Learn something new every day
More Info... by email
A chimney pipe, or flue pipe, is a tube or cylinder that is made to vent stoves and appliances that are fueled by wood, coal, oil, and sometimes gas. Some of the appliances that use chimney pipes include wood stoves, freestanding fireplaces, water heaters and boilers. Some kinds of appliances will need one specific type of chimney pipe, while others can use a variety of different kinds for the same purpose.
The basic unit of a chimney pipe, sold as Class A or all-fuel pipe, is one cylindrical tube. These tubes are made of metal and are designed to be compatible with many different types and brands of appliances. The pipe can be made from a wide variety of metals which each can insulate the pipe in different amounts. Other parts may be necessary to hook it together depending on how long the pipe has to be, and whether the pipe needs to twist, turn, or be built around existing structures.
A masonry chimney may be considered to be a chimney pipe, since its purpose is to vent a house from a fireplace. A more accurate description of a chimney pipe, however, is a chimney liner, which is a metal tube that is used to line the brick-and-mortar chimney when the construction of the chimney has become unsafe due to time, or from normal wear and tear. In cases where the original chimney is usable, it is still advised to use a liner because it more efficient, better at maintaining proper temperatures, and easier to clean.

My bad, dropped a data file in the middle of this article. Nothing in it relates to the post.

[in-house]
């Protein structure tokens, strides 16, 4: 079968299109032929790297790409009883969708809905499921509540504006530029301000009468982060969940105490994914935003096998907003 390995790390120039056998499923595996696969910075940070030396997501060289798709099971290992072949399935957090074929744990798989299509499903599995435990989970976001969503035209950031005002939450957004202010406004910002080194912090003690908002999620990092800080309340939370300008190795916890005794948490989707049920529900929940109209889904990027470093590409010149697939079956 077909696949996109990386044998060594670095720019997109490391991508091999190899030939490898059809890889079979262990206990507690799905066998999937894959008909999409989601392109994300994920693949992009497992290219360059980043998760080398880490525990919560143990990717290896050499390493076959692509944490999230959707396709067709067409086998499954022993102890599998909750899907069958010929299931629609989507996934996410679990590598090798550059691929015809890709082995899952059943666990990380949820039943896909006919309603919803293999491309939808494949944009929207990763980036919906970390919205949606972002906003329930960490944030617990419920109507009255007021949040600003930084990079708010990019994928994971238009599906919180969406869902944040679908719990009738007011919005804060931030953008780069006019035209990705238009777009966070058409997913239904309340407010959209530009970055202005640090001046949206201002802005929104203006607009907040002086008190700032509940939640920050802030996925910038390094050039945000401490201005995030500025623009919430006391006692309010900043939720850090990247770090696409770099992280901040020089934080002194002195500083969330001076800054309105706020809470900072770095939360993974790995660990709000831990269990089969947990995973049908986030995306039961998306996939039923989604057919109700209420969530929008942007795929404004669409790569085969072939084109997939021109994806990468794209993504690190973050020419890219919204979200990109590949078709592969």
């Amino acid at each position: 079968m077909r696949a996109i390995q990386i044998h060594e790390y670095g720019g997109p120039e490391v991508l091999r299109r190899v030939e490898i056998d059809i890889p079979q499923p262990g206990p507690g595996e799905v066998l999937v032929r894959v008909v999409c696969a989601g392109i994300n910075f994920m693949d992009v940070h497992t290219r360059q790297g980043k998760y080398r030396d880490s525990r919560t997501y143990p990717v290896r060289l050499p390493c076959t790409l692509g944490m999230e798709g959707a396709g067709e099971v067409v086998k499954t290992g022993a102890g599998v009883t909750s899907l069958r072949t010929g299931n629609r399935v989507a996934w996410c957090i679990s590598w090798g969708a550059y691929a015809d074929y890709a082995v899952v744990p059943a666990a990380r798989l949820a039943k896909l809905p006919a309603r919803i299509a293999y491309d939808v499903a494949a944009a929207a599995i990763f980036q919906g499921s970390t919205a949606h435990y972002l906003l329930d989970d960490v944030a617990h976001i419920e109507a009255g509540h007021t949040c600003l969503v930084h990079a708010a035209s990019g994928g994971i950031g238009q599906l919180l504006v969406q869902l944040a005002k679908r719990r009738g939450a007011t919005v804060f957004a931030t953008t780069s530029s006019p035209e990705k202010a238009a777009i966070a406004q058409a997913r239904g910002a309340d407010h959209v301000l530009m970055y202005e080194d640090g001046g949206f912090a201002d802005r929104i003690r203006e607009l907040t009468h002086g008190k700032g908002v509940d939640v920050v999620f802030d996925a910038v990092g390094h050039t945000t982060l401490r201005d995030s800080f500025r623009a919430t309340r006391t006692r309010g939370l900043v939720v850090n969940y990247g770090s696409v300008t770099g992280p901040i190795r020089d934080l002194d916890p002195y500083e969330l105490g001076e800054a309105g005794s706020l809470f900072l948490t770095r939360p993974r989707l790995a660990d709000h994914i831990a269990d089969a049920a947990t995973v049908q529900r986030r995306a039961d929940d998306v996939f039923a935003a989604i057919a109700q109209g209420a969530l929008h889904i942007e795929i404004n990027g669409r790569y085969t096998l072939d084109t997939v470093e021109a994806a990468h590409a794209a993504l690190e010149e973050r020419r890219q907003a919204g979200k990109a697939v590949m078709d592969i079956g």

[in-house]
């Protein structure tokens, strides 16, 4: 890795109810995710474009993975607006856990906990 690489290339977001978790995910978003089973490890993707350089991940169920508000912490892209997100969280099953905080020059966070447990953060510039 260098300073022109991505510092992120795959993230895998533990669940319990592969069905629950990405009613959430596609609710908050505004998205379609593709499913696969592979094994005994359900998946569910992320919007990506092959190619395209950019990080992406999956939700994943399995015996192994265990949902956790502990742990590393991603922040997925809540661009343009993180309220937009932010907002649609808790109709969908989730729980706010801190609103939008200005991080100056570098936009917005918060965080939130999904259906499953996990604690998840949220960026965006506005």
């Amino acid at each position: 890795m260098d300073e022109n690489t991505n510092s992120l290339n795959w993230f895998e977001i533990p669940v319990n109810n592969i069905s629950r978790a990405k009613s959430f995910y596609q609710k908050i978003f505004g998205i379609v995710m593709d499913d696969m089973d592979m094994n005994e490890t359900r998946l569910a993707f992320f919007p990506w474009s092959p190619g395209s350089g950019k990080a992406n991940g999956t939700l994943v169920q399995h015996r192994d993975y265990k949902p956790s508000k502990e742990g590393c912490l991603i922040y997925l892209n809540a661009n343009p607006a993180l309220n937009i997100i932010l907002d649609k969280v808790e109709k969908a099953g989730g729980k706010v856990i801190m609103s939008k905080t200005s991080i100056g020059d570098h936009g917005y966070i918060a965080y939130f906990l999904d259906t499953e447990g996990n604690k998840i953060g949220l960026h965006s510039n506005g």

In the cases of gas appliances, there must be a “Type B” pipe. These are designed to use external air for the combustion of the appliance while simultaneously expelling the exhaust directly outside. This is especially important because gas can be extremely dangerous if a venting system with a chimney pipe is improperly connected and leaking.
A person installing a chimney pipe into a home can often purchase a chimney pipe kit, which will contain the flue pipe as well as all of the connectors needed to properly install an exhaust system and fasten it to walls. Sometimes a few tools will be provided with the kit, but most of the time the installer will need to have necessary tools on hand, including a saw, gloves, a tape measure, a drill, caulk, screwdrivers and more. It is important to both follow the directions in installation and make sure that no local code violations are being broken by the addition.
One of our editors will review your suggestion and make changes if warranted. Note that depending on the number of suggestions we receive, this can take anywhere from a few hours to a few days. Thank you for helping to improve wiseGEEK!